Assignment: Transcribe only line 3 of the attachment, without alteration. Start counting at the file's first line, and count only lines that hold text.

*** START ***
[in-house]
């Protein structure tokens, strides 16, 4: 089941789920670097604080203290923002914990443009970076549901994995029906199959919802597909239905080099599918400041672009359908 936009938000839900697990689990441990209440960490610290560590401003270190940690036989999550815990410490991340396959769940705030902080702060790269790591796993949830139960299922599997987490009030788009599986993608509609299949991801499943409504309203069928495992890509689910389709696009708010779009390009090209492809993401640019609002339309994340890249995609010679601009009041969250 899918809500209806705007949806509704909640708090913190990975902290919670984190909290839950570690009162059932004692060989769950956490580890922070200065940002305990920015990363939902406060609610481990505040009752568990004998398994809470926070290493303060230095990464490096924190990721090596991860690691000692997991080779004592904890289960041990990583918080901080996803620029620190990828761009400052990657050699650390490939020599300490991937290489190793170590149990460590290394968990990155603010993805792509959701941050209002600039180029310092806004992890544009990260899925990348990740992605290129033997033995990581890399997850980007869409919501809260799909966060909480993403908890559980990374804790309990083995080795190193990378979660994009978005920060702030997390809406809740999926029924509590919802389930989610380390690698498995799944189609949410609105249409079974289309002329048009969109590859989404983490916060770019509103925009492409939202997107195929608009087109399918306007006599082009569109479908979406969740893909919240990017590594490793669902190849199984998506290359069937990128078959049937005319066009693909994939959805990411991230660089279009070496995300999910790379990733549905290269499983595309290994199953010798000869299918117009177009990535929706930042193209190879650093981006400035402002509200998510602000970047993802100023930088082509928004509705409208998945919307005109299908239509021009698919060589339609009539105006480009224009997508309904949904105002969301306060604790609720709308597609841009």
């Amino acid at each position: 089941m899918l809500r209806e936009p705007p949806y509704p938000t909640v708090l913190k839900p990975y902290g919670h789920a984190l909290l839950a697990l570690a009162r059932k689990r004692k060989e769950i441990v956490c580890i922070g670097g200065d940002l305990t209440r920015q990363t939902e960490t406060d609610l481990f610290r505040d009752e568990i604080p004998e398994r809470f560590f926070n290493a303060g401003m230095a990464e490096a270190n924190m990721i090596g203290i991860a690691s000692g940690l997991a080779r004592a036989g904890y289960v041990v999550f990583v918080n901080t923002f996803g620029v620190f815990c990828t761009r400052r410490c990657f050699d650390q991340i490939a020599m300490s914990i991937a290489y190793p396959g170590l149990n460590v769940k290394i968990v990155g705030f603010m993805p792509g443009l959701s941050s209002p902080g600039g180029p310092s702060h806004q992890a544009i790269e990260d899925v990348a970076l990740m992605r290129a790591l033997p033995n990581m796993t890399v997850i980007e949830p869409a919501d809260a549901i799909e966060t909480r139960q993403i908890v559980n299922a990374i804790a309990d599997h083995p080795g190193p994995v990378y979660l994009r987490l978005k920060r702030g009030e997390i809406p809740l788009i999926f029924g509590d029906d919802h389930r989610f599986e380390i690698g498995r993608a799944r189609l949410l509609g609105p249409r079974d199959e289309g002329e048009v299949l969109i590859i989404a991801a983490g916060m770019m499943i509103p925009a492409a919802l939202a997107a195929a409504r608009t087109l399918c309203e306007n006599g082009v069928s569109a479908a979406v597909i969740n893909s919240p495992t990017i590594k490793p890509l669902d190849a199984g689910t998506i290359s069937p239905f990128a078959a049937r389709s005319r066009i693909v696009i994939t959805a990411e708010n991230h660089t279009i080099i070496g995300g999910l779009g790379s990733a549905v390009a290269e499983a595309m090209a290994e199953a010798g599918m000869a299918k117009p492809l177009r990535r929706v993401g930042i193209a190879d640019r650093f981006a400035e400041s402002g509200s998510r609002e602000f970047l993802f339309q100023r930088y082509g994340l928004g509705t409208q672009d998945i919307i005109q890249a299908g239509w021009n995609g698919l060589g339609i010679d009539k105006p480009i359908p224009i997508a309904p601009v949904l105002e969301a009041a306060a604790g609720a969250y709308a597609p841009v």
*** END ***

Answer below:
């Amino acid at each position: 089941m899918l809500r209806e936009p705007p949806y509704p938000t909640v708090l913190k839900p990975y902290g919670h789920a984190l909290l839950a697990l570690a009162r059932k689990r004692k060989e769950i441990v956490c580890i922070g670097g200065d940002l305990t209440r920015q990363t939902e960490t406060d609610l481990f610290r505040d009752e568990i604080p004998e398994r809470f560590f926070n290493a303060g401003m230095a990464e490096a270190n924190m990721i090596g203290i991860a690691s000692g940690l997991a080779r004592a036989g904890y289960v041990v999550f990583v918080n901080t923002f996803g620029v620190f815990c990828t761009r400052r410490c990657f050699d650390q991340i490939a020599m300490s914990i991937a290489y190793p396959g170590l149990n460590v769940k290394i968990v990155g705030f603010m993805p792509g443009l959701s941050s209002p902080g600039g180029p310092s702060h806004q992890a544009i790269e990260d899925v990348a970076l990740m992605r290129a790591l033997p033995n990581m796993t890399v997850i980007e949830p869409a919501d809260a549901i799909e966060t909480r139960q993403i908890v559980n299922a990374i804790a309990d599997h083995p080795g190193p994995v990378y979660l994009r987490l978005k920060r702030g009030e997390i809406p809740l788009i999926f029924g509590d029906d919802h389930r989610f599986e380390i690698g498995r993608a799944r189609l949410l509609g609105p249409r079974d199959e289309g002329e048009v299949l969109i590859i989404a991801a983490g916060m770019m499943i509103p925009a492409a919802l939202a997107a195929a409504r608009t087109l399918c309203e306007n006599g082009v069928s569109a479908a979406v597909i969740n893909s919240p495992t990017i590594k490793p890509l669902d190849a199984g689910t998506i290359s069937p239905f990128a078959a049937r389709s005319r066009i693909v696009i994939t959805a990411e708010n991230h660089t279009i080099i070496g995300g999910l779009g790379s990733a549905v390009a290269e499983a595309m090209a290994e199953a010798g599918m000869a299918k117009p492809l177009r990535r929706v993401g930042i193209a190879d640019r650093f981006a400035e400041s402002g509200s998510r609002e602000f970047l993802f339309q100023r930088y082509g994340l928004g509705t409208q672009d998945i919307i005109q890249a299908g239509w021009n995609g698919l060589g339609i010679d009539k105006p480009i359908p224009i997508a309904p601009v949904l105002e969301a009041a306060a604790g609720a969250y709308a597609p841009v």